Further, when a generic or highly descriptive term is added to a mark or name in which the Complainant has rights, the addition of the generic or highly descriptive term does not necessarily serve to distinguish between the Mark of the Complainant and the domain name of the Respondent. As the Panel noted in the case of Dr. Ing. H.c.F. Porsche AG, supra, “[t]he fact that the word “auto parts” is added to the Complainant's trademark does not eliminate the identity, or at least the similarity, between Complainant's trademark and the disputed name, as “auto parts” is a descriptive component of the disputed domain name.” Here, the formative “Internet banking” is highly descriptive, if not generic, such that the observation made by that Panel applies as well to the instant matter.

For all of the foregoing reasons, the Panel rules that the domain names <bradescoalteras.biz> and <bradescointerbanking.biz> are confusingly similar to the Complainant's name and mark BRADESCO.

B. Rights or Legitimate Interests

Here, as well, the Respondent has failed to respond to the Complaint. Therefore, the Panel may accept all reasonable allegations set forth by the Complainant as true and accurate.

There is no evidence that the Respondent has registered any mark that consists of, or contains, the word BRADESCO, or that it has any right on an unregistered basis in such a mark. As well, there is no evidence that the Complainant has entered into any agreement, authorization or license with the Respondent with respect to the use of the word BRADESCO. The only “use” by the Respondent of the word BRADESCO is in connection with its registration of the Domain Names in August 2009. Moreover, having regard to the three suggested grounds set out in Paragraph 4(c) of the Policy, whereby a Respondent may support a claim that it has rights or legitimate interest in the Domain Name, the Respondent has not submitted any response to support such a claim.

Based on the foregoing, the Panel finds that the Respondent has no right or legitimate interest in the Domain Name.

C. Registered and Used in Bad Faith

Here, as well, it is noted that the Respondent has failed to respond to the Complainant. Therefore, the Panel may accept all reasonable allegations set forth by the Complainant as true and accurate.

The Respondent's use of the fanciful mark BRADESCO in its entirety as the major component of the Domain Name, in circumstances in which the Respondent has no rights or legitimate interest in the Mark, raises in this Panel's view a likely presumption that the Respondent has acted in bad faith. Based on the uncontroverted allegations of the Complainant, there appears to be no other plausible explanation for the Respondent's selection of the Domain Names, except to exploit in an unauthorized fashion the reputation and goodwill of the Complainant in the Mark to carry out phishing activities aimed primarily at obtaining valuable private information about the Complainant's customers.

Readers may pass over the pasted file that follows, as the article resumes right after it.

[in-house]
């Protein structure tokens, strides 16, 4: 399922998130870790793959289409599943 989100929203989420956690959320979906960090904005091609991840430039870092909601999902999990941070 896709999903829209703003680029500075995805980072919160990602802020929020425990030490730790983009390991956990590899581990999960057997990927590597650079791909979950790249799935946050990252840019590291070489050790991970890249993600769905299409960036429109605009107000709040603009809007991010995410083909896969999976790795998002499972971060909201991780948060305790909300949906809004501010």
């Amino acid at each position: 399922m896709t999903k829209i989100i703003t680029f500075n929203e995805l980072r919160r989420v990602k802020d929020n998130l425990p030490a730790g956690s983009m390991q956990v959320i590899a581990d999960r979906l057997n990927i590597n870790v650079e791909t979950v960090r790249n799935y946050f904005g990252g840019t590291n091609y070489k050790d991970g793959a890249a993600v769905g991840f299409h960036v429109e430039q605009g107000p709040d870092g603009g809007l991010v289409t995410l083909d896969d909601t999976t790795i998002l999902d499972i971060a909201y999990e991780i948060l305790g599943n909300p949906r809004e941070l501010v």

Paragraph 4(b) of the Policy sets out a non-exhaustive list of circumstances that point to bad faith conduct on the part of the Complainant, as follows:

(i) The circumstances indicate that the Respondent has registered the domain name primarily to sell or otherwise to transfer it to the Respondent for valuable consideration to the Complainant, who is the owner of the trademark, or to a competitor of the Complainant.

(ii) The domain name has been registered to prevent the Complainant from reflecting its mark in a corresponding domain name.

(iii) The domain name has been registered primarily for the purpose of disrupting the business of a competitor.

(iv) The use of the domain name indicates an intention to attract Internet users to the Respondent's website, for commercial gain, by creating a likelihood of confusion.

The Panel believes that the circumstances described in subsection 4(b)(iv) above of the Policy apply and support the conclusion that the Respondent has acted in bad faith. The Complainant has described a pattern of conduct, a phishing scheme if you will, carried out by the Respondent with respect to its adoption and use of the Domain Name. The sole intention of the Respondent in so doing is to create a likelihood of confusion among Internet users in order to the attract them to the Respondent's website and to reap commercial gain from the personal information obtained from customers of the Complainant.

The Respondent makes no other use of the Domain. As well, the Respondent has presumed knowledge of the rights of the Complainant in the Mark. There is no other plausible explanation for the Respondent's selection of the Domain Names, except to exploit in an unauthorized fashion the reputation and goodwill of the Complainant and its name and marks, including the Mark. As noted by one Panel, “… bad faith will be found when a domain name is so obviously connected with the complainant or its product that its use by anyone other than the complainant suggests opportunistic bad faith.” Veuve Clicquot Ponsardin, Maison Fondée en 1772 v. The Polygenix Group Co., WIPO Case No. D2000-0163. In particular, a “domain name is registered in bad faith … [when] The Respondent appears to be engaged in Phishing.” Banca Intesa S.p.A. v. Moshe Tal, WIPO Case No. D2006-0228. That is the case here.

Based on the foregoing, the Panel is of the view that the Respondent has registered and used the Domain Name in bad faith.

7. Decision

For all the foregoing reasons, in accordance with paragraphs 4(i) of the Policy and 15 of the Rules, the Panel orders that the domain names, <bradescoalertas.biz> and <bradescointernetbanking.biz>, be transferred to the Complainant.

Neil J. Wilkof
Sole Panelist

Dated: April 19, 2010